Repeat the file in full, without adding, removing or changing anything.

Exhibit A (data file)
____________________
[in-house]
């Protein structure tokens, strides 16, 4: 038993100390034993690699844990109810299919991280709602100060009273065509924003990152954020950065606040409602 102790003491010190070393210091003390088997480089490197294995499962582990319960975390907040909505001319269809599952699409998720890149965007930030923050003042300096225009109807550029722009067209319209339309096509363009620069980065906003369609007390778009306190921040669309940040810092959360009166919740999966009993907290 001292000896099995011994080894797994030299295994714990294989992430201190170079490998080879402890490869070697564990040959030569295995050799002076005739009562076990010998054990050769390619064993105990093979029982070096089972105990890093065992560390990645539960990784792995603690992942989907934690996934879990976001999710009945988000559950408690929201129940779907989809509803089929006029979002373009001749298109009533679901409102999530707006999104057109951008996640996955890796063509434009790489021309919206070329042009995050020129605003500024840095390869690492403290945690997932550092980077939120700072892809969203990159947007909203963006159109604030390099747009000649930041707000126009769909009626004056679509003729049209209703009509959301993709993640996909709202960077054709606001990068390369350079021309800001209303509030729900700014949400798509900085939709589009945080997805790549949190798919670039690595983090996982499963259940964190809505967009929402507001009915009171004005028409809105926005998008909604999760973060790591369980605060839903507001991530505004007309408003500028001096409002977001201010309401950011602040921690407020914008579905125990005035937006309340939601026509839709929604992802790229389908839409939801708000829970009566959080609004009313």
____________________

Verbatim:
[in-house]
């Protein structure tokens, strides 16, 4: 038993100390034993690699844990109810299919991280709602100060009273065509924003990152954020950065606040409602 102790003491010190070393210091003390088997480089490197294995499962582990319960975390907040909505001319269809599952699409998720890149965007930030923050003042300096225009109807550029722009067209319209339309096509363009620069980065906003369609007390778009306190921040669309940040810092959360009166919740999966009993907290 001292000896099995011994080894797994030299295994714990294989992430201190170079490998080879402890490869070697564990040959030569295995050799002076005739009562076990010998054990050769390619064993105990093979029982070096089972105990890093065992560390990645539960990784792995603690992942989907934690996934879990976001999710009945988000559950408690929201129940779907989809509803089929006029979002373009001749298109009533679901409102999530707006999104057109951008996640996955890796063509434009790489021309919206070329042009995050020129605003500024840095390869690492403290945690997932550092980077939120700072892809969203990159947007909203963006159109604030390099747009000649930041707000126009769909009626004056679509003729049209209703009509959301993709993640996909709202960077054709606001990068390369350079021309800001209303509030729900700014949400798509900085939709589009945080997805790549949190798919670039690595983090996982499963259940964190809505967009929402507001009915009171004005028409809105926005998008909604999760973060790591369980605060839903507001991530505004007309408003500028001096409002977001201010309401950011602040921690407020914008579905125990005035937006309340939601026509839709929604992802790229389908839409939801708000829970009566959080609004009313």